ATLANTA, GA – The Board of Regents of the University System of Georgia (USG) voted Tuesday, April 14, to approve a recommendation of no tuition increase for the 2020-2021 academic year.

The Regents’ action means there will be no increase for any USG student. Students will pay the same tuition rates at all 26 USG institutions for the 2020-2021 academic year as they do now for the current 2019-2020 academic year.

“One of the University System of Georgia’s top priorities is affordability, and that has never been more important than now for our students and their families,” said Steve Wrigley, USG Chancellor. “We are trying to navigate an extraordinary time. It is more critical than ever for our institutions to provide a quality education while maintaining the affordability and accessibility that helps more Georgians attain a college degree and find success in the workforce.”

The University System limited tuition increases among USG institutions to an average 0.9% annually for the past five years, well below the rate of inflation. This is the third time in five years there has been no tuition increase across the University System.

No increase in tuition allows USG to continue to offer some of the lowest tuition rates among peer public higher education systems. Out of 16 states that make up the Southern Regional Education Board (SREB) USG has the fourth-lowest in-state tuition and fees for Undergraduates as four-year institutions.

Additionally, only fees related to debt payments or contractual obligations were approved for summer semester.

USG HBCU member-institutions include Savannah State University, Albany State University, and Fort Valley State University.

Tuition rates for each institution may be found here.

ALBANY, GAAlbany State University (ASU) is waving the SAT and ACT scores and the application fee for first-year students applying for the summer and fall 2020 semester. This adaption of the admissions process followed the cancellation of testing services by the College Board. This change was due to the COVID-19 pandemic and authorized by the University System of Georgia. Students will still have to meet other established requirements for admissions.

“Our promise to you, is we will ensure continuity of instruction while ASU participates in online and remote instruction. Campus leadership, faculty and staff are committed to each student’s academic success. That’s the Golden Ran Guarantee,” said Marion Ross Fredrick, president of Albany State University.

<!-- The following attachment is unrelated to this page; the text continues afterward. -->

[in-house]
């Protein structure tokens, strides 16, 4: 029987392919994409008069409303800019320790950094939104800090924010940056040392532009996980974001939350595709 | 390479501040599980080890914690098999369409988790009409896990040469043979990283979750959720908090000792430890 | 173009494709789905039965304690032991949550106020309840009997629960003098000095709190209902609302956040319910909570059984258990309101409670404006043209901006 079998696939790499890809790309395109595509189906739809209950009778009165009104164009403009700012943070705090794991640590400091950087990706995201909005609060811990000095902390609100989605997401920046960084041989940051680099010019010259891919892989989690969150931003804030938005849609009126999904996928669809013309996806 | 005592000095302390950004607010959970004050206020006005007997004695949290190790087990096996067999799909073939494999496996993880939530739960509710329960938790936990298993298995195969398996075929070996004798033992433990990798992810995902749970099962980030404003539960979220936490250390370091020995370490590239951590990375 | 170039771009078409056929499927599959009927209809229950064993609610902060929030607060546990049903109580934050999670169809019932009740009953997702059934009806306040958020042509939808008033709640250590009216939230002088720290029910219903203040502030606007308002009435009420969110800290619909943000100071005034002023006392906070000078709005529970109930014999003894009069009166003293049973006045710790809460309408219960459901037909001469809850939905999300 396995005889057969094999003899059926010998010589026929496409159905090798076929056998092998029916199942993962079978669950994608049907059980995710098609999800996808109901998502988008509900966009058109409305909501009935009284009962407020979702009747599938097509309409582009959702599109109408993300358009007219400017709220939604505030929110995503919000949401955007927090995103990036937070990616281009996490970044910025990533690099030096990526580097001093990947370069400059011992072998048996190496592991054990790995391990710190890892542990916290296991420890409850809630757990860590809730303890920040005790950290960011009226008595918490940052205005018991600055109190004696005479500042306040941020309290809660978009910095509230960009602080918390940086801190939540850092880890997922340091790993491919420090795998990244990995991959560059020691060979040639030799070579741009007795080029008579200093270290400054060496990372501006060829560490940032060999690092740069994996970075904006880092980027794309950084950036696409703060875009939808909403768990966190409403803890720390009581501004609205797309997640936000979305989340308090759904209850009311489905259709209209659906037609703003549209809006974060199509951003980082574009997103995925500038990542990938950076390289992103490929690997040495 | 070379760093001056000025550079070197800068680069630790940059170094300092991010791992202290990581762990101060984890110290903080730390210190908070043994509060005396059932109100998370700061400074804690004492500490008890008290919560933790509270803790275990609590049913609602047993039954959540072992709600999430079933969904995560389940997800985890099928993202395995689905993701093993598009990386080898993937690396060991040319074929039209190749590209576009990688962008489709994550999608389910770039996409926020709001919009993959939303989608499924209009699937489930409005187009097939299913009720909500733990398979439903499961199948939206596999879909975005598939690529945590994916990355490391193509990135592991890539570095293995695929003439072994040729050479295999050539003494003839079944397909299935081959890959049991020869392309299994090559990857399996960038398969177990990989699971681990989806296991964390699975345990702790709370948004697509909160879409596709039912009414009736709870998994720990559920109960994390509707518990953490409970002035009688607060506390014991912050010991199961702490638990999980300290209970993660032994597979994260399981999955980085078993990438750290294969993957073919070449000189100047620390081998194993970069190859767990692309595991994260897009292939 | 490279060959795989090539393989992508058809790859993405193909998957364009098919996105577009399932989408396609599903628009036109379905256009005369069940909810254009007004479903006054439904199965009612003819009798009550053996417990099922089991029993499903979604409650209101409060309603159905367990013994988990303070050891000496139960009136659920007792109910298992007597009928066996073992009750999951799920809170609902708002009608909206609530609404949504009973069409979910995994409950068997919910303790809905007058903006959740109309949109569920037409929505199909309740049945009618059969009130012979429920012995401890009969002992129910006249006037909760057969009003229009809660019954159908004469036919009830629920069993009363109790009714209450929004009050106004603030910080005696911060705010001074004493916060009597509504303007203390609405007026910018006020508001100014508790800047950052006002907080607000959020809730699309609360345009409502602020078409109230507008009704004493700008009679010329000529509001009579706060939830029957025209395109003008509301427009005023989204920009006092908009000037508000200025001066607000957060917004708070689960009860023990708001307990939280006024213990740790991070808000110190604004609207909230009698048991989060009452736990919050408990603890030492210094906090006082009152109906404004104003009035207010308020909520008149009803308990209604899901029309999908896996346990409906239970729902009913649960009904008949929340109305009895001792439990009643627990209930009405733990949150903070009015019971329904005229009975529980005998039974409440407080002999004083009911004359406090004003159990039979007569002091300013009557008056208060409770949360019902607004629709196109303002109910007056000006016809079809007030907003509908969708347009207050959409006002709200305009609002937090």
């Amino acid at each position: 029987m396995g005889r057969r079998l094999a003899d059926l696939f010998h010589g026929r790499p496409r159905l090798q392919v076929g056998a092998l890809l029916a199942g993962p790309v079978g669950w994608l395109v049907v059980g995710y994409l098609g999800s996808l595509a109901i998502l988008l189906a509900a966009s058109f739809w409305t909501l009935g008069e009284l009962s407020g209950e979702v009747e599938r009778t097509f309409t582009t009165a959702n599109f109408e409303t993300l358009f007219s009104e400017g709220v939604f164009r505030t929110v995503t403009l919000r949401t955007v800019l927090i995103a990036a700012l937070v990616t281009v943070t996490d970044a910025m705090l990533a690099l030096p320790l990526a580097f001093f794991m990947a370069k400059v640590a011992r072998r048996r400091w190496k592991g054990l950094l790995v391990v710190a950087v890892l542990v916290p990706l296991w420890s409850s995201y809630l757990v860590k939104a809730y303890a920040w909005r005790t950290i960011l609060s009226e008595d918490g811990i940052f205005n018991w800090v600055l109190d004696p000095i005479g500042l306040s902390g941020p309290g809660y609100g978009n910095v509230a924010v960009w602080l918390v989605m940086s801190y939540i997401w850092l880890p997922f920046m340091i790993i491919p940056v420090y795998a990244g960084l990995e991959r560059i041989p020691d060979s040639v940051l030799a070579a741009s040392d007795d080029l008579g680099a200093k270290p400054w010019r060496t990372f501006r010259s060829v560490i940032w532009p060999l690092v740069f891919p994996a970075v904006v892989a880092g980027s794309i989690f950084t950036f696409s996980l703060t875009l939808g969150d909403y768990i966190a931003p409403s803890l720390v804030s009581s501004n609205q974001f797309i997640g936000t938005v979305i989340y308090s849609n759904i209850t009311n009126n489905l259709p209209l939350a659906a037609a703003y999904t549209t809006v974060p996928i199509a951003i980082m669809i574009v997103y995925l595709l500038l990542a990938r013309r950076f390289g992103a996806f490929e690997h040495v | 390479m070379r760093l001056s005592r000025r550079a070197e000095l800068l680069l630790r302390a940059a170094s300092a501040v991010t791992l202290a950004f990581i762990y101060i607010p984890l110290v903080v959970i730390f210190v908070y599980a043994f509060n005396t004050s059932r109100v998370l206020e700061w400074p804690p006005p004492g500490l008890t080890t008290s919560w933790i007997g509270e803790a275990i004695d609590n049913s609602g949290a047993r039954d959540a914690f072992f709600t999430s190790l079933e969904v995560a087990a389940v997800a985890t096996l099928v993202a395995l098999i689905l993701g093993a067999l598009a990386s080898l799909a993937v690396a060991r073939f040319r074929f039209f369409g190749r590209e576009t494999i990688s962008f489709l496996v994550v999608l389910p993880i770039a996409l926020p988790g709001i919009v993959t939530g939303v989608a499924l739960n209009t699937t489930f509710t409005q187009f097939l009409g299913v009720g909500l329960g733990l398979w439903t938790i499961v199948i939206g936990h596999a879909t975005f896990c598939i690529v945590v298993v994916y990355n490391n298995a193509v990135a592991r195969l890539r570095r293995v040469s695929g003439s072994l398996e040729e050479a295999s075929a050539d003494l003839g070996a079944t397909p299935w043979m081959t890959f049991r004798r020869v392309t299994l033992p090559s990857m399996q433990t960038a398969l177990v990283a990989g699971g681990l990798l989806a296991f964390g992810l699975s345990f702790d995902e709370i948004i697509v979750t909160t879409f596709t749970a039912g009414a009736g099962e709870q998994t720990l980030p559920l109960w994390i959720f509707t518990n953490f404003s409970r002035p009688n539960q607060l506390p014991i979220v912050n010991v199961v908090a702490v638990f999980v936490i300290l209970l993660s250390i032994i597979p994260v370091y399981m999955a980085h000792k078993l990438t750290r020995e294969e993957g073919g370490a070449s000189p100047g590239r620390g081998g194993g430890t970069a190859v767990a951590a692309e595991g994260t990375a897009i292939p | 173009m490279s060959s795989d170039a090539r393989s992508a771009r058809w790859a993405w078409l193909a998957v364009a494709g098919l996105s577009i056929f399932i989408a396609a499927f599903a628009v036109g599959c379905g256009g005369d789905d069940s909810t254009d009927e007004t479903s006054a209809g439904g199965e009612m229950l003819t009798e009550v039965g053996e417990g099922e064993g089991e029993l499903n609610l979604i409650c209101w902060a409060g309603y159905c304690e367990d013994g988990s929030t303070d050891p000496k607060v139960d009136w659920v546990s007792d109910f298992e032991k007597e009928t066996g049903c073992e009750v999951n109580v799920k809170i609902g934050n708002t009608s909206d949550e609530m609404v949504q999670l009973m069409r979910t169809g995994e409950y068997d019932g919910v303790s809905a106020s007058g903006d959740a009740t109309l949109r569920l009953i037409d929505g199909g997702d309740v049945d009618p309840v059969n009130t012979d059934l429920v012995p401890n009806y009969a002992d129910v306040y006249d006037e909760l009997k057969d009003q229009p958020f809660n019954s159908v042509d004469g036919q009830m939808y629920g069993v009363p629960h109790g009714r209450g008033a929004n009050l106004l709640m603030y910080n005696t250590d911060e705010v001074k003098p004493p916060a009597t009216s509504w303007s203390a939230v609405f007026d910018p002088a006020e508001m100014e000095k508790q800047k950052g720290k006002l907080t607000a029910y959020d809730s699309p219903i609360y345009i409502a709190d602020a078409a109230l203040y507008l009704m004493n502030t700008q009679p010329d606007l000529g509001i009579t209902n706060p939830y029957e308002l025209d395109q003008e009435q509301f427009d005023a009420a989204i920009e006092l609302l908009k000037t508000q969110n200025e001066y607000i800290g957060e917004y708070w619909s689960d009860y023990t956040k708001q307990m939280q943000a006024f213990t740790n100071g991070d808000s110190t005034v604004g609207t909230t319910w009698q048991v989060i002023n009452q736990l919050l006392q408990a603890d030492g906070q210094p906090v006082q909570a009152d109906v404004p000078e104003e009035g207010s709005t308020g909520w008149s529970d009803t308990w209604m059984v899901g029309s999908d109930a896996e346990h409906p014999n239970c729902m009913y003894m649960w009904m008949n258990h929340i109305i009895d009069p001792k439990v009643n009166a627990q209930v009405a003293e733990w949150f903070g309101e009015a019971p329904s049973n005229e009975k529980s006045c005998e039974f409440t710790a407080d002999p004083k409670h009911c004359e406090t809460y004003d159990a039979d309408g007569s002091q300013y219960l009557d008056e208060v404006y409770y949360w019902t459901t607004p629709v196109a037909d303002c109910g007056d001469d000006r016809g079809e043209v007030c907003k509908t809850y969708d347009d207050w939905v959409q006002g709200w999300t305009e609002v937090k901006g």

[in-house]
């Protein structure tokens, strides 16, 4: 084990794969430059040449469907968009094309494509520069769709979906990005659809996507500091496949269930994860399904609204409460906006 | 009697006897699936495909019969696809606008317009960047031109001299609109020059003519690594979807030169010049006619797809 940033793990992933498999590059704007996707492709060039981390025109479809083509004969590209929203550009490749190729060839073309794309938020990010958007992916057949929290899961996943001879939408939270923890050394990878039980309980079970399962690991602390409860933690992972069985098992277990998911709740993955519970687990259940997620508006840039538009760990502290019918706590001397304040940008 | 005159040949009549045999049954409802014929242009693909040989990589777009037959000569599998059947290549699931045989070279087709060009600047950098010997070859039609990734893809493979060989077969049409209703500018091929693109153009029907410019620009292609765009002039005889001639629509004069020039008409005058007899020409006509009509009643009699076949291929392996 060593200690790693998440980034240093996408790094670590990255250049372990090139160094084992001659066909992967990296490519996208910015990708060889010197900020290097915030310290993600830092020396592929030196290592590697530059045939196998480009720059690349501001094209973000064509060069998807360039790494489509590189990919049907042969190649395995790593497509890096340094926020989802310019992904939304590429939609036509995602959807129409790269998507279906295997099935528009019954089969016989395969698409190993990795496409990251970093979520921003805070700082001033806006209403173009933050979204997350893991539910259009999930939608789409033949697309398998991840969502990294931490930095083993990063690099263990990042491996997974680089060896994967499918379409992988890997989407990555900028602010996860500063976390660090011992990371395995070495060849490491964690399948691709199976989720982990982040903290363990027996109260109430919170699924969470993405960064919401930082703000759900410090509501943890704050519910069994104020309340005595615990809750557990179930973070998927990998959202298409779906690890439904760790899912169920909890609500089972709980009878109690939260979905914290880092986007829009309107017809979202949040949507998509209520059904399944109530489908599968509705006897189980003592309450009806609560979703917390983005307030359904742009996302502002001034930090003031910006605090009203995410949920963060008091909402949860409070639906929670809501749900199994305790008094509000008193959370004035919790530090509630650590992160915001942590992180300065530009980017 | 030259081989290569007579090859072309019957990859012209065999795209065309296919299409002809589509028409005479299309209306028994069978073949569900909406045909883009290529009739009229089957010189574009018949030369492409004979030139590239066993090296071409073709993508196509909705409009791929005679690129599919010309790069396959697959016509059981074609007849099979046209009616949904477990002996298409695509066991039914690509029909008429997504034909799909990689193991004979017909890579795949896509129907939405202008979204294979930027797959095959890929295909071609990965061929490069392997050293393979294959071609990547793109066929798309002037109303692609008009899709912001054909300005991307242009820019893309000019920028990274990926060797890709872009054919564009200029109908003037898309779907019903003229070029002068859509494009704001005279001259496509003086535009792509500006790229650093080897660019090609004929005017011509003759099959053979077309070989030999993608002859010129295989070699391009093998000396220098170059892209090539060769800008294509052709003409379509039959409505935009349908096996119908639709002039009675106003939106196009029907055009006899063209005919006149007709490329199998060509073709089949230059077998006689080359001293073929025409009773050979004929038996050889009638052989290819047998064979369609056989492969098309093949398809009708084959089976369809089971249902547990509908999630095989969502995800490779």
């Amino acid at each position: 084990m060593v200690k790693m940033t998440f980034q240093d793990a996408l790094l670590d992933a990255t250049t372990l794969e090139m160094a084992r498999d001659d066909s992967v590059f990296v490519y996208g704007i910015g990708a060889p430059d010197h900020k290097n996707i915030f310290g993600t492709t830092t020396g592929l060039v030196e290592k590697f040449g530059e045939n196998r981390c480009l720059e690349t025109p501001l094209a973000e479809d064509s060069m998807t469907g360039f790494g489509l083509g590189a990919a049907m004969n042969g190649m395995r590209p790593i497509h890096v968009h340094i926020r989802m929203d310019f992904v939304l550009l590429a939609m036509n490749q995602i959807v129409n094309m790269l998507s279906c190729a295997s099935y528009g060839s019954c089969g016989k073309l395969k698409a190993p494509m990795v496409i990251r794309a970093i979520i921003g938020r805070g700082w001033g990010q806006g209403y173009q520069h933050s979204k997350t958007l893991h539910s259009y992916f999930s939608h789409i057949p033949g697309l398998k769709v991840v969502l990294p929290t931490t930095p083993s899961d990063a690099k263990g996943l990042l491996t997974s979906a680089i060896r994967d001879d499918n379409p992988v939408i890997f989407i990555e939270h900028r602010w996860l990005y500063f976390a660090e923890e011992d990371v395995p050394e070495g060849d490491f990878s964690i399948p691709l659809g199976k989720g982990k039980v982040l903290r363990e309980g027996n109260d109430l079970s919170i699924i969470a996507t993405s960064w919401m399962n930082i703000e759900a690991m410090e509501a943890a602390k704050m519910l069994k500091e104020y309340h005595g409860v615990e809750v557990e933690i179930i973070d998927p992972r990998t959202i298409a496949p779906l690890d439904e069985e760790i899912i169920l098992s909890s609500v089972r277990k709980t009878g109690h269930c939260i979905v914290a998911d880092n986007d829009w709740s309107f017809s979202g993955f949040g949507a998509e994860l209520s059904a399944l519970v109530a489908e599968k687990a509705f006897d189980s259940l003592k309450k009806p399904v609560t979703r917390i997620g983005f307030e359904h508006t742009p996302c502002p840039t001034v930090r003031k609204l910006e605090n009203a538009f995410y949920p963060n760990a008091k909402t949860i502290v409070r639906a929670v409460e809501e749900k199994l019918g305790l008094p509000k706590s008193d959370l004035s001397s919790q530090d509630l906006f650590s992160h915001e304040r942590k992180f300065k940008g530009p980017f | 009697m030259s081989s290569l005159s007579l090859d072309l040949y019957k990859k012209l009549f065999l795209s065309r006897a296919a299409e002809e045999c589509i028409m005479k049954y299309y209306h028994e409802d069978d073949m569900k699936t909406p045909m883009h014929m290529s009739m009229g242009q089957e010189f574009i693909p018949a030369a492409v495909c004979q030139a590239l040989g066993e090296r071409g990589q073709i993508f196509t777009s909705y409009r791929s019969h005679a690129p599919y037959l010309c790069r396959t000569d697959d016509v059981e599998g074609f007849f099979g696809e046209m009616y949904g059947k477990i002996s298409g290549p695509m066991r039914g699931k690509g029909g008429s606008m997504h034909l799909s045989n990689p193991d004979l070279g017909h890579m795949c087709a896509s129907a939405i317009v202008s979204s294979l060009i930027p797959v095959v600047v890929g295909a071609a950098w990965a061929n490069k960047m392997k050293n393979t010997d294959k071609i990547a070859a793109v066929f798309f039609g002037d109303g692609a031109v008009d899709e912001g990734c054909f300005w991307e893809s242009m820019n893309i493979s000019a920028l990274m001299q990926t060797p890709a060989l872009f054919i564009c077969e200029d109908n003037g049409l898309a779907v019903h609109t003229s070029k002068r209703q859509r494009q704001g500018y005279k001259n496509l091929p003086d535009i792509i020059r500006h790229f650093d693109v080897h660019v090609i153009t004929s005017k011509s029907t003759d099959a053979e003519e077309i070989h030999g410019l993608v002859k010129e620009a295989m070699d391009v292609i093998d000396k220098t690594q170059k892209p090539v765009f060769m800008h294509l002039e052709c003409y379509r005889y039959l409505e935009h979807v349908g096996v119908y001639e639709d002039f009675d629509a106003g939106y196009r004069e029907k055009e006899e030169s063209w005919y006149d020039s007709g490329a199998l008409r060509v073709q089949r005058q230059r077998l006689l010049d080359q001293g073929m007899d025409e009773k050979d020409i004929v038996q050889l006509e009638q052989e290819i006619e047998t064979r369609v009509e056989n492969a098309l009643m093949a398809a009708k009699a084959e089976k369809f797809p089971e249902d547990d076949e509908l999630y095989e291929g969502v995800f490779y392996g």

ASU has established measures, so students will received the same quality of instruction while they are taking online courses. These measures include:

  • Virtual lectures through Zoom and WebEx
  • Virtual Office Hours daily for all faculty members
  • RAM Central promise to call back 30 minutes after you leave voicemail
  • Virtual studying and tutoring services
  • Virtual Career Services resume critiques, mock interviews and more

Additionally, the ASU Foundation is providing the Local Scholars Grant. Students who graduate from one of ASU’s 28 county service area high schools are eligible (based upon availability of funds) to receive this grant.

“In these unprecedented times we ant prospective students to easily apply for admission without any added pressure,” said Kenyatta Johnson, Vice President of enrollment management and student success.

The application deadline for summer enrollment at ASU is May 1 and the fall deadline is June 1. ASU is proud to offer a multitude of programs including certificates, associates, bachelors, masters and a specialist degree.

For additional information about admissions changes and the local scholars grant, please visit ASU admissions here , email: ramcentral@asurams.edu or call 229-500-4358.

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About Albany State University

Albany State University (ASU) is one of Georgia’s diverse, educational gems. Committed to excellence in teaching and learning, the University prepares students to be effective contributors to a globally diverse society. ASU offers 13 post secondary certificate programs and 55 associate, bachelor’s, and master’s and specialist degree programs, many of which are offered fully online. For more information, visit www.asurams.edu.

Dr. Annie Rene Harris Slaughter is a JSU alum and Yazoo County native who now lives in Atlanta. She wants to make sure every student has an opportunity to succeed. Her endowment aims to help undergraduates with college expenses.

JACKSON, MS – Dr. Annie Rene Harris Slaughter earned three degrees from Jackson State University, and now she established a $100,000 endowment in memory of her mother – also an alum – to help undergraduates pursue their academic dreams at their alma mater. Funds will be matched by Title III, according to a press released by the university.

Harris Slaughter, a native of Yazoo County, currently resides in Atlanta. She said Rosetta Tolbert Harris Endowed Scholarships would help defray expenses for eligible candidates. Funds will pay for tuition, textbooks, supplies and other fees included in the cost of education.